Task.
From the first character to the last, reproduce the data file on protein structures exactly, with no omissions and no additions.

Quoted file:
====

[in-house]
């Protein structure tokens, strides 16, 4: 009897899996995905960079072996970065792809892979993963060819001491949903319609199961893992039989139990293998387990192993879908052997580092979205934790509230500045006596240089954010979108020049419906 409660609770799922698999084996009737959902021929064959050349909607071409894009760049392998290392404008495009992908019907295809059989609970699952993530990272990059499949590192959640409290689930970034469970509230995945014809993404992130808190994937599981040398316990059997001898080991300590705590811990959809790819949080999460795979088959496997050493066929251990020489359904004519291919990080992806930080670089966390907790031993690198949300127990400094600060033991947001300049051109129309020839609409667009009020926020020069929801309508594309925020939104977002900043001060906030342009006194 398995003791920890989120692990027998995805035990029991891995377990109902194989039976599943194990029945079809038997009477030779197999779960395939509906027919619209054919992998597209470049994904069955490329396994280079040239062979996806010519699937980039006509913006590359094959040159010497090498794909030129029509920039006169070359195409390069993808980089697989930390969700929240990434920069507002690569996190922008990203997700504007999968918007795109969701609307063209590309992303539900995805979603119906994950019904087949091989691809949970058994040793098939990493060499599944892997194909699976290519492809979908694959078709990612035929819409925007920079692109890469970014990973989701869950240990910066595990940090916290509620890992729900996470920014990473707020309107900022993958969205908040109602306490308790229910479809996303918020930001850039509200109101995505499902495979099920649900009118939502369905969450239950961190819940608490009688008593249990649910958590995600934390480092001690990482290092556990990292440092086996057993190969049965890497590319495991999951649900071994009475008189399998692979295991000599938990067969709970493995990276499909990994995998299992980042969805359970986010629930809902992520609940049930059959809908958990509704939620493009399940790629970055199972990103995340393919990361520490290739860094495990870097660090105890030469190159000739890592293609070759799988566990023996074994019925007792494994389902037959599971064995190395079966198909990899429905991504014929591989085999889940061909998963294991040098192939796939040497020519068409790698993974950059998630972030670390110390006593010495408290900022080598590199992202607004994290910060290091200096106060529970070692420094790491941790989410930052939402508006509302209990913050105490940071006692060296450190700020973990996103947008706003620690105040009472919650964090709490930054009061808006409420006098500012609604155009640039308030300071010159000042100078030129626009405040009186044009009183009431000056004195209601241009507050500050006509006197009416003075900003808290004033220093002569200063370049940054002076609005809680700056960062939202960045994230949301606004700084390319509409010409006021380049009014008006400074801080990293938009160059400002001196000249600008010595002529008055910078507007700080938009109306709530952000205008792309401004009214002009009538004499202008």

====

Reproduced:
[in-house]
């Protein structure tokens, strides 16, 4: 009897899996995905960079072996970065792809892979993963060819001491949903319609199961893992039989139990293998387990192993879908052997580092979205934790509230500045006596240089954010979108020049419906 409660609770799922698999084996009737959902021929064959050349909607071409894009760049392998290392404008495009992908019907295809059989609970699952993530990272990059499949590192959640409290689930970034469970509230995945014809993404992130808190994937599981040398316990059997001898080991300590705590811990959809790819949080999460795979088959496997050493066929251990020489359904004519291919990080992806930080670089966390907790031993690198949300127990400094600060033991947001300049051109129309020839609409667009009020926020020069929801309508594309925020939104977002900043001060906030342009006194 398995003791920890989120692990027998995805035990029991891995377990109902194989039976599943194990029945079809038997009477030779197999779960395939509906027919619209054919992998597209470049994904069955490329396994280079040239062979996806010519699937980039006509913006590359094959040159010497090498794909030129029509920039006169070359195409390069993808980089697989930390969700929240990434920069507002690569996190922008990203997700504007999968918007795109969701609307063209590309992303539900995805979603119906994950019904087949091989691809949970058994040793098939990493060499599944892997194909699976290519492809979908694959078709990612035929819409925007920079692109890469970014990973989701869950240990910066595990940090916290509620890992729900996470920014990473707020309107900022993958969205908040109602306490308790229910479809996303918020930001850039509200109101995505499902495979099920649900009118939502369905969450239950961190819940608490009688008593249990649910958590995600934390480092001690990482290092556990990292440092086996057993190969049965890497590319495991999951649900071994009475008189399998692979295991000599938990067969709970493995990276499909990994995998299992980042969805359970986010629930809902992520609940049930059959809908958990509704939620493009399940790629970055199972990103995340393919990361520490290739860094495990870097660090105890030469190159000739890592293609070759799988566990023996074994019925007792494994389902037959599971064995190395079966198909990899429905991504014929591989085999889940061909998963294991040098192939796939040497020519068409790698993974950059998630972030670390110390006593010495408290900022080598590199992202607004994290910060290091200096106060529970070692420094790491941790989410930052939402508006509302209990913050105490940071006692060296450190700020973990996103947008706003620690105040009472919650964090709490930054009061808006409420006098500012609604155009640039308030300071010159000042100078030129626009405040009186044009009183009431000056004195209601241009507050500050006509006197009416003075900003808290004033220093002569200063370049940054002076609005809680700056960062939202960045994230949301606004700084390319509409010409006021380049009014008006400074801080990293938009160059400002001196000249600008010595002529008055910078507007700080938009109306709530952000205008792309401004009214002009009538004499202008």